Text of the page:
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Building owners urged by Highland Council to take simple steps now so as not to get caught out by the fierce storms of winter


By Philip Murray

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Highland Council's headquarters on Glenurquhart Road, Inverness. Picture: Gary Anthony.
Highland Council's headquarters on Glenurquhart Road, Inverness. Picture: Gary Anthony.

'DON'T let winter bring any unwelcome building surprises,' Highland Council has urged property and home owners.

It made the plea to mark National Maintenance Week, which launched today (Friday), and reminds anyone who owns or looks after a building – whatever its age, type or purpose – of the simple steps that can be taken to prepare for winter.

The week encourages people to take 10 minutes to check the condition of their property, with the aim of reducing the need for more significant and costly repairs later down the line.

And Highland Council has urged property owners to adopt this 'stitch in time saves nine' approach before rougher weather arrives. With that in mind, building owners can download the free Inverness Townscape Heritage Project's Maintenance Booklet which is relevant for traditional buildings across Highland, at www.academystreet.org.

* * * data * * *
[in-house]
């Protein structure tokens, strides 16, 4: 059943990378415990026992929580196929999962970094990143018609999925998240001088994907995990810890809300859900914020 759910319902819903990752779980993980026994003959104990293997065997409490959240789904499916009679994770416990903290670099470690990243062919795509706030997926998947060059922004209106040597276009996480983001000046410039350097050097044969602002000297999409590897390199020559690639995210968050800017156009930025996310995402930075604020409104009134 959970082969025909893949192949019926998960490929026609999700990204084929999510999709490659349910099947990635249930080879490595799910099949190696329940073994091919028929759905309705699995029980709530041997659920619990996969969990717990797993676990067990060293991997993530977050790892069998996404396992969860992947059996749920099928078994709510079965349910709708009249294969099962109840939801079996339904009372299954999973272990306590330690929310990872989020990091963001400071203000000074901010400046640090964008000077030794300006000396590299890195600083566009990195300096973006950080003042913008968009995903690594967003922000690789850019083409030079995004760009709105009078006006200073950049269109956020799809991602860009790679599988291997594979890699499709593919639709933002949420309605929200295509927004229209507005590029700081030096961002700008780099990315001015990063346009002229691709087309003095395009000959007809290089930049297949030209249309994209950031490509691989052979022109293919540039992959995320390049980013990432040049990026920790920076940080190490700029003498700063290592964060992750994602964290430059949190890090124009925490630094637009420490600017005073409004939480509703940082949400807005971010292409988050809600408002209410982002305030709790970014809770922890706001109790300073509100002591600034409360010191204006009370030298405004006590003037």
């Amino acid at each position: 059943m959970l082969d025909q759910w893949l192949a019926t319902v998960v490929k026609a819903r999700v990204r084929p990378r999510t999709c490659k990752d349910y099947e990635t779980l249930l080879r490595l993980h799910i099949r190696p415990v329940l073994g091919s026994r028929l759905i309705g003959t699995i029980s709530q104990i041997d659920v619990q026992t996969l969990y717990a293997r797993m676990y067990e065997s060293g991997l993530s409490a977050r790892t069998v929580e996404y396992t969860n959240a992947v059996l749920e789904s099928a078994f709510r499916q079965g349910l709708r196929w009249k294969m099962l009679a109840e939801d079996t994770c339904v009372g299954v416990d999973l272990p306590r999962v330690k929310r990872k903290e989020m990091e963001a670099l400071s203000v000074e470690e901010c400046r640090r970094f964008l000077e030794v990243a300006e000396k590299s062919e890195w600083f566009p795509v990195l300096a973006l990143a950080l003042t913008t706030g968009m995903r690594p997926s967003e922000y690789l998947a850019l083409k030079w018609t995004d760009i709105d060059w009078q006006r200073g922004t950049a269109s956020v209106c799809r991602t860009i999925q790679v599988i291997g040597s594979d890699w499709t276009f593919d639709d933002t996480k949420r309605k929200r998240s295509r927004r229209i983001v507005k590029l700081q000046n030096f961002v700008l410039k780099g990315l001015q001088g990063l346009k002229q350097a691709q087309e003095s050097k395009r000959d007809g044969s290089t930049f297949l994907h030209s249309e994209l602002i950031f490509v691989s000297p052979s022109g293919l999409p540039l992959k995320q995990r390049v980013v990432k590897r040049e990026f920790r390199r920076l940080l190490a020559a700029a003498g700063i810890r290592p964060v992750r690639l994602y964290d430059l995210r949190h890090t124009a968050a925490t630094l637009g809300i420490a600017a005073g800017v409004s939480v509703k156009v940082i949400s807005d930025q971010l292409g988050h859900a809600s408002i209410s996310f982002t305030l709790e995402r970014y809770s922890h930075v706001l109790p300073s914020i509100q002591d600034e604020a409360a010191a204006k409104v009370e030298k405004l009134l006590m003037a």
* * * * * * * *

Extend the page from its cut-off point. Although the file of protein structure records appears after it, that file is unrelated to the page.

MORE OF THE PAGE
Cllr Ben Thompson, chairman of the council’s housing and property committee, said: “I am sure people will find the advice and tips in this free guide very helpful. At this time of year, it is good practice to check on the condition of properties ahead of winter.

"If owners and tenants are vigilant and know the signs to look for, potential problems can be addressed before they cause too much damage and become too costly.”

The maintenance booklet focusses on traditional buildings, helping owners understand their buildings and how regular inspection and maintenance can help reduce property costs and avoid expensive repairs.

It also provides useful information to help you spot potential issues early, and where to find help and advice when needed. Guidance includes how to approach the repair of properties built using traditional materials, when the materials and techniques used today are often very different.

From roofs, chimneys and attics, to guttering, walls, windows and gardens, the booklet hopes to help preserve traditional and historic buildings. By taking the time to ensure our buildings are looked after today, we can help preserve them for many years to come.



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